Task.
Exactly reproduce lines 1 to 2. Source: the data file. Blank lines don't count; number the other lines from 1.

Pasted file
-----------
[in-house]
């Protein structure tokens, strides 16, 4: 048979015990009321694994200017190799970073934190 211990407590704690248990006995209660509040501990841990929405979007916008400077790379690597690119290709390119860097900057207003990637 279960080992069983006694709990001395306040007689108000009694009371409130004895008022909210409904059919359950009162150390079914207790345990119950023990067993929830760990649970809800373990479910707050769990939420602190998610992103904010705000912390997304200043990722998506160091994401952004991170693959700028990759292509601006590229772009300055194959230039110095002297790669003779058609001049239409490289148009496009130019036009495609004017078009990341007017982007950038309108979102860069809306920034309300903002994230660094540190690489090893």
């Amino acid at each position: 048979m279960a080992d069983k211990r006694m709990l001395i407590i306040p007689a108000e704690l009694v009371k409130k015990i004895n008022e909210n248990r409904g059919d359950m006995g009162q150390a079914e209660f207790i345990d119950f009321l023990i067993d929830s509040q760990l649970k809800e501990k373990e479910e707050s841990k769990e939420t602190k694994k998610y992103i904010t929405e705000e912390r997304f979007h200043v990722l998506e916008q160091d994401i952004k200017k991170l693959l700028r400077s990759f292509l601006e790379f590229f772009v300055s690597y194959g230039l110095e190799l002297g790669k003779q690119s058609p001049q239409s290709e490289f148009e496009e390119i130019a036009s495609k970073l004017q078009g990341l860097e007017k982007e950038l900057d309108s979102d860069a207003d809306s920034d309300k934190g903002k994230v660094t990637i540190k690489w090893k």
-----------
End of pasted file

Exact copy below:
[in-house]
């Protein structure tokens, strides 16, 4: 048979015990009321694994200017190799970073934190 211990407590704690248990006995209660509040501990841990929405979007916008400077790379690597690119290709390119860097900057207003990637 279960080992069983006694709990001395306040007689108000009694009371409130004895008022909210409904059919359950009162150390079914207790345990119950023990067993929830760990649970809800373990479910707050769990939420602190998610992103904010705000912390997304200043990722998506160091994401952004991170693959700028990759292509601006590229772009300055194959230039110095002297790669003779058609001049239409490289148009496009130019036009495609004017078009990341007017982007950038309108979102860069809306920034309300903002994230660094540190690489090893």